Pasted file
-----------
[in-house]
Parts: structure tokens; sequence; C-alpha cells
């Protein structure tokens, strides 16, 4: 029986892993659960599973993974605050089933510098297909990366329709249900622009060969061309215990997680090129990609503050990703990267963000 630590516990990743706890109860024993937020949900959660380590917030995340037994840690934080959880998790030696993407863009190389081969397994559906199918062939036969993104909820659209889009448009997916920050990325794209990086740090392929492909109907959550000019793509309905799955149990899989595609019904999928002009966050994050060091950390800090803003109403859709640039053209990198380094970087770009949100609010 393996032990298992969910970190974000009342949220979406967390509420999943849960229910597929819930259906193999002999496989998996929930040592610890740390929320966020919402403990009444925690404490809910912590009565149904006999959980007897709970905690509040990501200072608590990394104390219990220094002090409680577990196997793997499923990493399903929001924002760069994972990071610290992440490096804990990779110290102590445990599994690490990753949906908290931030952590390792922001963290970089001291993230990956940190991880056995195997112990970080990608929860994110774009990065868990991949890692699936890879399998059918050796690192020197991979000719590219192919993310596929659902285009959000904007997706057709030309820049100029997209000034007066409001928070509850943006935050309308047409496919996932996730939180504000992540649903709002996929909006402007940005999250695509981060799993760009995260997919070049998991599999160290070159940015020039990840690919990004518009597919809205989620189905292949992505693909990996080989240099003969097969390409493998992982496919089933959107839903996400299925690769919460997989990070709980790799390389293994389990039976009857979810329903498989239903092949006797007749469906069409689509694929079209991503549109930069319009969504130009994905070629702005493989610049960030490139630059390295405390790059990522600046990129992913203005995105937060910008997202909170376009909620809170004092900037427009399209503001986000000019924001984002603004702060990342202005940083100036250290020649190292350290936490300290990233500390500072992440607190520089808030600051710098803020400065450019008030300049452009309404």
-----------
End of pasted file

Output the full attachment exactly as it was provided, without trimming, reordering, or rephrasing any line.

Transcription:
[in-house]
Parts: structure tokens; sequence; C-alpha cells
């Protein structure tokens, strides 16, 4: 029986892993659960599973993974605050089933510098297909990366329709249900622009060969061309215990997680090129990609503050990703990267963000 630590516990990743706890109860024993937020949900959660380590917030995340037994840690934080959880998790030696993407863009190389081969397994559906199918062939036969993104909820659209889009448009997916920050990325794209990086740090392929492909109907959550000019793509309905799955149990899989595609019904999928002009966050994050060091950390800090803003109403859709640039053209990198380094970087770009949100609010 393996032990298992969910970190974000009342949220979406967390509420999943849960229910597929819930259906193999002999496989998996929930040592610890740390929320966020919402403990009444925690404490809910912590009565149904006999959980007897709970905690509040990501200072608590990394104390219990220094002090409680577990196997793997499923990493399903929001924002760069994972990071610290992440490096804990990779110290102590445990599994690490990753949906908290931030952590390792922001963290970089001291993230990956940190991880056995195997112990970080990608929860994110774009990065868990991949890692699936890879399998059918050796690192020197991979000719590219192919993310596929659902285009959000904007997706057709030309820049100029997209000034007066409001928070509850943006935050309308047409496919996932996730939180504000992540649903709002996929909006402007940005999250695509981060799993760009995260997919070049998991599999160290070159940015020039990840690919990004518009597919809205989620189905292949992505693909990996080989240099003969097969390409493998992982496919089933959107839903996400299925690769919460997989990070709980790799390389293994389990039976009857979810329903498989239903092949006797007749469906069409689509694929079209991503549109930069319009969504130009994905070629702005493989610049960030490139630059390295405390790059990522600046990129992913203005995105937060910008997202909170376009909620809170004092900037427009399209503001986000000019924001984002603004702060990342202005940083100036250290020649190292350290936490300290990233500390500072992440607190520089808030600051710098803020400065450019008030300049452009309404």